Because Nüganen’s got nowhere else to go (and no one else to see), he hangs out with them too, which doesn’t aggravate the situation as much as emphasize its tensions. Nüganen’s the impartial observer. He’ll eventually get a character development arc of his own; the film starts the work on it early. Of course, Urushadze always starts work early, deliberately laying the foundation for where the film be headed later on. A lot is going on with Tangerines, obviously. The film addresses stoicism, toxic masculinity, jingoism, religiosity, and bigotry, but never outside the context of its characters. The men are also incredibly private. Nüganen knows Ulfsak’s backstory, but there’s no reason for him to exposition dump to get ahead of Ulfsak wanting to share it. Nakashidze and Meshki are both tangled clumps of unasked questions and refused answers. The film doesn’t unravel them; it reaches in and pulls out one or two strands to examine before returning them to the mess.
As a director, Urushadze’s got a remarkable, fervent confidence in his actors. He asks a lot of them for the film’s runtime, only escalating as it progresses—at the start, he’s only really worrying about Ulfsak and Nakashidze, but then adds Meskhi and Nüganen’s performances to the mix. The actors have to do the exact right amount of character development—usually in how their expressions change throughout a scene; even when they get to do something (relatively) theatrical, Tangerines brings it back down to the character observing how the other characters are experiencing that behavior. The hardest part is Ulfsak’s, especially since he’s got the most mystery to him. The best performance is probably Nakashidze, but it’s also the showiest. Meshki, who starts the film silent, is then the most impressive because his recovery’s often onscreen and dramatic.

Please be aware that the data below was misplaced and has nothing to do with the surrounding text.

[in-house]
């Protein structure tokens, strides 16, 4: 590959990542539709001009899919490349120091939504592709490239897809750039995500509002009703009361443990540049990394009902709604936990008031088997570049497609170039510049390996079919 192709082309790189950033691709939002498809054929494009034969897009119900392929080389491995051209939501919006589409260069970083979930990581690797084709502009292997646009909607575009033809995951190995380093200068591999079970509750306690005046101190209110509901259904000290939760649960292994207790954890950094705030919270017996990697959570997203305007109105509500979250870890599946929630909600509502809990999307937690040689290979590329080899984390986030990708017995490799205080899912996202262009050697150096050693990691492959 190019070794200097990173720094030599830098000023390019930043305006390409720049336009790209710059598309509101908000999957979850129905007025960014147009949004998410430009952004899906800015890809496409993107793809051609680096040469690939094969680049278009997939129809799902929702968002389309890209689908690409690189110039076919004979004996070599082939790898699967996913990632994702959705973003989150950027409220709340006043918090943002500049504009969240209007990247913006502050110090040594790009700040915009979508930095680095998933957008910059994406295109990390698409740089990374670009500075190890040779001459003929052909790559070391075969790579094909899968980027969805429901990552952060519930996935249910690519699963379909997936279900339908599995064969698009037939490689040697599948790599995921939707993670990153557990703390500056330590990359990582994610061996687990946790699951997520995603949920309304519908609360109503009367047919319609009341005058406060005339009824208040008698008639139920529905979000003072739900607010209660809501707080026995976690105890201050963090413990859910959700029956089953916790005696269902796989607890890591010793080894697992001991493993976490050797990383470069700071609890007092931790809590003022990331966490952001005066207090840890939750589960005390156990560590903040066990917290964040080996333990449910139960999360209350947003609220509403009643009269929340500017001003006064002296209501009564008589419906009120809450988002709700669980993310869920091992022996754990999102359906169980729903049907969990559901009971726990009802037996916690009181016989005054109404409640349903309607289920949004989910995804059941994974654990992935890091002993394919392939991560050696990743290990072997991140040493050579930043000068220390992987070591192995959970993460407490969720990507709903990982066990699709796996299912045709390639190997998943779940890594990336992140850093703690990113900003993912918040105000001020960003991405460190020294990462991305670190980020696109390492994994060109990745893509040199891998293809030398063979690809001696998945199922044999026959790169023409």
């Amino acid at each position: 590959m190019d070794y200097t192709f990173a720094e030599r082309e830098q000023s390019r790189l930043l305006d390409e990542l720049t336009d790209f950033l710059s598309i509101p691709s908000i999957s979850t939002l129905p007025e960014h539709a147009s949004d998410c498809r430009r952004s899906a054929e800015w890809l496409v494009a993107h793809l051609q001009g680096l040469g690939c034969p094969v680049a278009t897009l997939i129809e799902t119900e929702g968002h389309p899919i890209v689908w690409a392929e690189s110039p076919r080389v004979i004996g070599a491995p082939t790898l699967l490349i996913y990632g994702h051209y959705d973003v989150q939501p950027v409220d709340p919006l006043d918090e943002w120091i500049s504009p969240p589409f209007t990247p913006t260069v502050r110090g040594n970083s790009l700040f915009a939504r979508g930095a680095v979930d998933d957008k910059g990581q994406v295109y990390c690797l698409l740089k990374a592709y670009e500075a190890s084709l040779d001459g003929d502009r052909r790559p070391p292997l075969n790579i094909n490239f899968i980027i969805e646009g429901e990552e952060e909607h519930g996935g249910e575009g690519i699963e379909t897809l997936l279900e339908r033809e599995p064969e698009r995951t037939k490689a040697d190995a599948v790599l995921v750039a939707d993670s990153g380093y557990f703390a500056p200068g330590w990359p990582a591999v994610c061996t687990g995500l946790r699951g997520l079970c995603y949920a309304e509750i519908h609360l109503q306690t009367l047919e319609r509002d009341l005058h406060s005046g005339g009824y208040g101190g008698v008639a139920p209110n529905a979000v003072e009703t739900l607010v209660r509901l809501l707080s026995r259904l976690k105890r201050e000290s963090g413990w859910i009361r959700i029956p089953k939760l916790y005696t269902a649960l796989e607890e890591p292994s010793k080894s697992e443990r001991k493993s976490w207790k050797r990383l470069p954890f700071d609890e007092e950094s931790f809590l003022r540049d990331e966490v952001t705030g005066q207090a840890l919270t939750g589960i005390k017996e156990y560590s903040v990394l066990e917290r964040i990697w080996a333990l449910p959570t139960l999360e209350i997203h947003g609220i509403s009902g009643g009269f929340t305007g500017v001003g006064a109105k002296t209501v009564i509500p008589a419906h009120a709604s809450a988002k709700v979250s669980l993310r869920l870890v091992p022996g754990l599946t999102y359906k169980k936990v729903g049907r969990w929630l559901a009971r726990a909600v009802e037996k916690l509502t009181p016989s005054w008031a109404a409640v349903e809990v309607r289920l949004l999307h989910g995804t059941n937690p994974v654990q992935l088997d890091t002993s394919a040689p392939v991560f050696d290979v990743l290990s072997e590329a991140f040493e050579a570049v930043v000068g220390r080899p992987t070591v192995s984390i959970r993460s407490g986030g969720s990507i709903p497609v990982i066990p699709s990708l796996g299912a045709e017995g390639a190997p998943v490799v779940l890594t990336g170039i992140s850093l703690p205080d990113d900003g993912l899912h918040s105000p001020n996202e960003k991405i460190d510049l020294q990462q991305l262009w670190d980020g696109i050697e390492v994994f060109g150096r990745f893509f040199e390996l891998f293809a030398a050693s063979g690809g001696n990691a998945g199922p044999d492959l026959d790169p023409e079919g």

It’s excellent direction from Urushadze, especially since the first half of Tangerines is deliberately understated. His composition is usually about helping the performances along, only occasionally zooming out to give a physical context. Actually, after the first act—when they’re still dealing with the firefight’s literal damage—Urushadze might not use any expositional long shots at all. It’s all about the characters and their experiences of the events.
Great photography from Rein Kotov and production design from Tea Telia. Alexander Kuranov’s editing is notable in its unassuming naturalness. Similarly, whenever the film needs Niaz Diasamidze’s music, it’s right on, but it doesn’t need it often.
Tangerines starts pretty good and keeps getting better. The third act is phenomenal and elevates the film even more. Urushadze doesn’t really bring everything together so much as reveal the two everythings going on—the four men stuck in a challenging but not inherently dangerous situation, the war around them—and how those two threads are tragically inseparable.
It’s a great film. Urushadze, Nakashidze, Ulfsak, and Meshki all do outstanding work.